Systemic grammar, in distinction to value-attribute grammars, distinguishes type logic (the classes of units) and role logic (the constituency and dependency relations between units). The type logic is expressed in a network, called a system network. The role logic is expressed as a set of constraints on the types of the grammar.
Systemic grammar (e.g., Halliday, 1985, Hudson, 1971, Matthiessen and Mann, 1985) uses an inheritance network to organise grammatical types (or `feature' in Systemics), and their structural consequences. A Systemic inheritance network is called a system network.
A system network is used to organise the co-occurrence potential of grammatical types, showing which types are mutually compatible, and which are incompatible. It consists of a set of systems, which are sets of mutually exclusive types. There is also a covering relation between the types of a system, meaning that if the entry condition of the system is satisfied, then one of the types in the cover must be selected.
Figure 1 shows a system network for a simple grammar of English. It includes 11 systems, representing various grammatical distinctions, for instance, between clause and word, between transitive and intransitive clauses, or between nominative and accusative pronouns.
Figure 1: A partial Systemic network
Each type inherits the properties of types to its left in the network. Note that the system network may be logically complex, since entry conditions (the logical condition on a system) may consist of conjunctions and disjunctions of types.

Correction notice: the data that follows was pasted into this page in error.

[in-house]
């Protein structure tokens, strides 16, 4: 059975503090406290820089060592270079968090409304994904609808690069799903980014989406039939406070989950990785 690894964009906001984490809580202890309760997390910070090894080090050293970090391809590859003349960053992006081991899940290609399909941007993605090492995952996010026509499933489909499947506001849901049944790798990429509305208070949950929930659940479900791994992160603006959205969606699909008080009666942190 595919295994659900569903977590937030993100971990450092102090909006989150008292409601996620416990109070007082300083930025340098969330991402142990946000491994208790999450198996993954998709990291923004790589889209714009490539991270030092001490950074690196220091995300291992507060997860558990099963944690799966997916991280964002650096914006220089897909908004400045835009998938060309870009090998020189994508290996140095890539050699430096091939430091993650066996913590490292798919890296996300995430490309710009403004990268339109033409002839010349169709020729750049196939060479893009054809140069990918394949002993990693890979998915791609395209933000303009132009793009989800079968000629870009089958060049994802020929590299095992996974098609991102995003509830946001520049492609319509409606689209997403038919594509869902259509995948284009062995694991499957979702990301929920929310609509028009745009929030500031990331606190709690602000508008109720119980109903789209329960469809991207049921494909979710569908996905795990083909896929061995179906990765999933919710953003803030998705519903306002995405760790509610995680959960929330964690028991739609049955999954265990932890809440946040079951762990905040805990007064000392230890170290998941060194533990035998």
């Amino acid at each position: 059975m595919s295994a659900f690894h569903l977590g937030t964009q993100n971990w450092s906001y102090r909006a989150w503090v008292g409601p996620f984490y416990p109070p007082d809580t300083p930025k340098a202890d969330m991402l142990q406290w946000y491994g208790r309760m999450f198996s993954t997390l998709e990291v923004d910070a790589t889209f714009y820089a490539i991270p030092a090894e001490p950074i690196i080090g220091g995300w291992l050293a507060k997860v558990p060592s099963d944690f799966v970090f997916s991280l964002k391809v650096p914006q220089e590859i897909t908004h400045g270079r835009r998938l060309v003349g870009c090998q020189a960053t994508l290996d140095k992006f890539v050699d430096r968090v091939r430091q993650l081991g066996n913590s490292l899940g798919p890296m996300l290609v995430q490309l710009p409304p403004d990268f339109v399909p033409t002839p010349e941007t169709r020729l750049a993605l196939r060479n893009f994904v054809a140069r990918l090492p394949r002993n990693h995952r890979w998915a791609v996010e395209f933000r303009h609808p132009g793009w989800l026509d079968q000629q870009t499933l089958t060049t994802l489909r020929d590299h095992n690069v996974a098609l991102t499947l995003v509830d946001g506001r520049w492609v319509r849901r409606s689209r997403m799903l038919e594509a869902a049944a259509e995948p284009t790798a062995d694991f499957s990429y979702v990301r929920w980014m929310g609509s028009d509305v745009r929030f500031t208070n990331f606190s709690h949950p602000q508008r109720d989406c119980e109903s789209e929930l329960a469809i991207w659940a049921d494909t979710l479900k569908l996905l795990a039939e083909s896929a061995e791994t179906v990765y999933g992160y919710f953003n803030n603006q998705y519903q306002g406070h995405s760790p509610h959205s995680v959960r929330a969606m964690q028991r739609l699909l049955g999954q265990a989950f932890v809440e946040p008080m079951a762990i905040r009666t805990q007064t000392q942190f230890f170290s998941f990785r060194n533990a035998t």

Types of the system network are associated with structural realisations -- the structural consequence of the type. Figure 2 shows the realisations of the types in Figure 1.
Figure 2: Realisation Rules
This grammar deals mainly with some systems involving the Subject and Object, what types of units fill these roles, and how these roles conflate with two other roles: Actor and Actee. The grammar assumes that both roles are filled by pronouns, which are either [nominative] or [accusative], [singular] or [plural], and [human] (e.g., ``I'', ``you'', ``he'') or [nonhuman] (e.g., ``it'', ``that''). Only [human] pronouns can fill the Actor role of a clause.
The realisation operators used in the formalism are as follows:
Insert e.g., Finite = [ ]: indicates that the function Finite must be present in the structure.
Conflate e.g., Modal/Finite: indicates that the two functions Modal and Finite are filled by the same grammatical unit.
Order e.g., Subject ^/ Finite: indicates the sequencing of functions in the surface structure. In this example, the Subject is sequenced directly before the Finite. Any number of elements can be sequenced in a single rule.
Partition e.g., Thing Event End: Another sequence operator, specifies that the appear in this order, but not necessarily immediately adjacent (linear precedence).
Preselect e.g., Subject: nominal-group: indicates that the Subject element must be filled by a unit of type nominal-group.
Lexify e.g., Deict = ``the'': used to assign lexical items directly to elements of structure. Note that lexify overrides any preselect which may apply to the same element of structure.
For the purposes of the expansion of this grammar, we re-express it in a logical formalism. Figure 3 shows Logical Form I of this grammar, including the structural constraints embedded in the form. Note that :xor indicates exclusive disjunction.
Figure 3: Logical Form I of the Grammar